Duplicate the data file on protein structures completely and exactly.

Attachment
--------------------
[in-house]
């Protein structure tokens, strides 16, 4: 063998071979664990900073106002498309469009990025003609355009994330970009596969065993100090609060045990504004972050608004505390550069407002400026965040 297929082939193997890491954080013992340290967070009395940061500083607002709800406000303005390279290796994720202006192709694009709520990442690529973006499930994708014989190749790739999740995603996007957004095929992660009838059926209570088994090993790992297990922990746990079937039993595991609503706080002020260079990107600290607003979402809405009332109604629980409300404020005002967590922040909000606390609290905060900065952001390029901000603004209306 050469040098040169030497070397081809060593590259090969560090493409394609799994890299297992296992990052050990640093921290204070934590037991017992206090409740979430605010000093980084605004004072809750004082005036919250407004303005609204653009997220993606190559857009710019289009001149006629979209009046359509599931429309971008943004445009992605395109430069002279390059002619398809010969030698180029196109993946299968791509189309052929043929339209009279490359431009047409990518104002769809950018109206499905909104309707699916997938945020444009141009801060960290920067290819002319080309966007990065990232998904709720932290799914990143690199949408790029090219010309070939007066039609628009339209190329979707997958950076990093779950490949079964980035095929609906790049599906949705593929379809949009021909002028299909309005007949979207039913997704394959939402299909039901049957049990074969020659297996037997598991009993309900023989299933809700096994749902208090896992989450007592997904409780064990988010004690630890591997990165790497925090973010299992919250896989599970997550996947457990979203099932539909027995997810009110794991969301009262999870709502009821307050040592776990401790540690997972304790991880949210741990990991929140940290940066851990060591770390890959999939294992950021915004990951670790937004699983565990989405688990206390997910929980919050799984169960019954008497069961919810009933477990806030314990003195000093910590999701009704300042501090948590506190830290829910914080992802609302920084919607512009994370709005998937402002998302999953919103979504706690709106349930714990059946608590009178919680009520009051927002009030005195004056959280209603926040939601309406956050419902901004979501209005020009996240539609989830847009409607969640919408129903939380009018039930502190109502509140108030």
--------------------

[in-house]
């Protein structure tokens, strides 16, 4: 063998071979664990900073106002498309469009990025003609355009994330970009596969065993100090609060045990504004972050608004505390550069407002400026965040 297929082939193997890491954080013992340290967070009395940061500083607002709800406000303005390279290796994720202006192709694009709520990442690529973006499930994708014989190749790739999740995603996007957004095929992660009838059926209570088994090993790992297990922990746990079937039993595991609503706080002020260079990107600290607003979402809405009332109604629980409300404020005002967590922040909000606390609290905060900065952001390029901000603004209306 050469040098040169030497070397081809060593590259090969560090493409394609799994890299297992296992990052050990640093921290204070934590037991017992206090409740979430605010000093980084605004004072809750004082005036919250407004303005609204653009997220993606190559857009710019289009001149006629979209009046359509599931429309971008943004445009992605395109430069002279390059002619398809010969030698180029196109993946299968791509189309052929043929339209009279490359431009047409990518104002769809950018109206499905909104309707699916997938945020444009141009801060960290920067290819002319080309966007990065990232998904709720932290799914990143690199949408790029090219010309070939007066039609628009339209190329979707997958950076990093779950490949079964980035095929609906790049599906949705593929379809949009021909002028299909309005007949979207039913997704394959939402299909039901049957049990074969020659297996037997598991009993309900023989299933809700096994749902208090896992989450007592997904409780064990988010004690630890591997990165790497925090973010299992919250896989599970997550996947457990979203099932539909027995997810009110794991969301009262999870709502009821307050040592776990401790540690997972304790991880949210741990990991929140940290940066851990060591770390890959999939294992950021915004990951670790937004699983565990989405688990206390997910929980919050799984169960019954008497069961919810009933477990806030314990003195000093910590999701009704300042501090948590506190830290829910914080992802609302920084919607512009994370709005998937402002998302999953919103979504706690709106349930714990059946608590009178919680009520009051927002009030005195004056959280209603926040939601309406956050419902901004979501209005020009996240539609989830847009409607969640919408129903939380009018039930502190109502509140108030």